3) Do not continue to be in love with your wine list, your style of buying (and selling) wine and your “position” as a wine buyer. Throw it all away, along with your ego, and treat this like a moment in which your usually flexible business style is momentarily confined to that which is only essential for the success of your business. No frills, no standing at the bar on Friday while all your buyers pant and sweat and beg you to buy their wines. Time to take it down a notch and treat this as a moment in which all of us are being humbled by our political overlords. We must be smarter, swifter and more humane than them. This will pass, but in the meantime imagine you are in a prison or a concentration camp and you must survive. And you need those closest to you to want you to succeed. OK? End of sermon.

You, the End User (the “Consumer”)
Unless you only drink Piesporter Michelsberg Spatlese, Griotte-Chambertin or Brunello di Montalcino, you have options. Not to say you should abandon any of the wine-producing countries under the proposed draconian tariffs, but you are at the end of the supply chain, and that chain is long. By the time it hits you, unless you are an avid Provence rosé wine lover and will only drink the 2019 (not the 2018), you should be fairly insulated from this nonsense. But if you are buying futures or your first growths are hitting the shores or any number of other “buts,” you might want to take a breath and look at some of your possible solutions.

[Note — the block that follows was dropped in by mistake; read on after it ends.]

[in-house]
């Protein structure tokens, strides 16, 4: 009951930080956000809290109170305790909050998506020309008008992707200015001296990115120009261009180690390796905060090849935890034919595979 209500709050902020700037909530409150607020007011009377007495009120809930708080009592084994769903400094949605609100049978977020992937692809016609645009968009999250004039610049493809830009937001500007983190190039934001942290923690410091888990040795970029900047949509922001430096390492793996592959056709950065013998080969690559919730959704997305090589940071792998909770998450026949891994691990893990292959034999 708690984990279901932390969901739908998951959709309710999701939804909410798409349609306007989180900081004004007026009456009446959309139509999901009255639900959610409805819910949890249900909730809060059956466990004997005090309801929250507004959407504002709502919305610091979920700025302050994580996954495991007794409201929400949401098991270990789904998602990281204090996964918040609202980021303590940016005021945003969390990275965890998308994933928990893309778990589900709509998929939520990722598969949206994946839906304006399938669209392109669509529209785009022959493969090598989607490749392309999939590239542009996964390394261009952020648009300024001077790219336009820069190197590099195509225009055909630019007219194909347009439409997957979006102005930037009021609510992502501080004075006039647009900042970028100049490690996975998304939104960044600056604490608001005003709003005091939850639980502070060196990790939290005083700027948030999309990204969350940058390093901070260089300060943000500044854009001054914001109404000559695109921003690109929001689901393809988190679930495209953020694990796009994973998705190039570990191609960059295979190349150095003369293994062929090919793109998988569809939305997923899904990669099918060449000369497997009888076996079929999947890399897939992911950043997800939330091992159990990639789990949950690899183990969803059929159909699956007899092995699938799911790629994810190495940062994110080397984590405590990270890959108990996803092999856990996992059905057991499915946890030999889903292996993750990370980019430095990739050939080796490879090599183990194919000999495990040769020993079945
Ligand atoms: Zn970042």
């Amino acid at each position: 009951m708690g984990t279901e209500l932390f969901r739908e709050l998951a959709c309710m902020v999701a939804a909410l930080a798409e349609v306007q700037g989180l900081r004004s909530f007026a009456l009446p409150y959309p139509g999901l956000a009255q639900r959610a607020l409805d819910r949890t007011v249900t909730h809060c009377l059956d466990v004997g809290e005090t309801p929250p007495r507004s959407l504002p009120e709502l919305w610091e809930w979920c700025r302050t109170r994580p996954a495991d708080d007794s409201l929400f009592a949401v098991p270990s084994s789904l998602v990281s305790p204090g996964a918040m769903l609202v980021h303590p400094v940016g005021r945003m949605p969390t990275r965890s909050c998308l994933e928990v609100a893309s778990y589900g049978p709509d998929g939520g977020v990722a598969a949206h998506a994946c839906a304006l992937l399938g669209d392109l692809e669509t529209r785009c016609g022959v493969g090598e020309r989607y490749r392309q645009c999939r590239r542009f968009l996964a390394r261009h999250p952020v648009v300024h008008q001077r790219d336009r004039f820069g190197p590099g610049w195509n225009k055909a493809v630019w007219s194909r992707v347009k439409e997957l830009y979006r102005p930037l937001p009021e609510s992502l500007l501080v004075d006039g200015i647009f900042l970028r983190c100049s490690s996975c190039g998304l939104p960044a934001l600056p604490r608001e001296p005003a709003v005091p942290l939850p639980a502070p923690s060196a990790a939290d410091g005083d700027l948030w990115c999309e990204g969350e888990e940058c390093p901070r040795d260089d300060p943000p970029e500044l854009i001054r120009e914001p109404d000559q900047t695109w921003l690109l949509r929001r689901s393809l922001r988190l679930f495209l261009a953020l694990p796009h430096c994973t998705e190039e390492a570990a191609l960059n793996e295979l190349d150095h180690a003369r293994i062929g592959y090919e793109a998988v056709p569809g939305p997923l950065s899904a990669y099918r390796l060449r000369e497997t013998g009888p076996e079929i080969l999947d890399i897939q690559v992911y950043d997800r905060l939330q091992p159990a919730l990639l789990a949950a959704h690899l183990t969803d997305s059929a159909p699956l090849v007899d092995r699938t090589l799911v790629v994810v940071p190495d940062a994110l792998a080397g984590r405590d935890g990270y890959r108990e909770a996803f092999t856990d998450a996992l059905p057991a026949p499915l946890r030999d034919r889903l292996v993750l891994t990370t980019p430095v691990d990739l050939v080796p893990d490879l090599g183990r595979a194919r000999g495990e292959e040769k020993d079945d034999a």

1) Make sure your relationship with your wine retailer is as good as it can be. He or she will be getting any number of deals, and they will pass them on to their better customers.

2) Now is a good time to go hunting for wines that will become deals when the tariffs hit. Search out your little local stores, even some of the mom-and-pop stores that buy wines from recommendations of their salespeople. I’ve found many a gem in little unknown off-the-beaten-track stores, all over the country. It’s like panning for gold. They are there.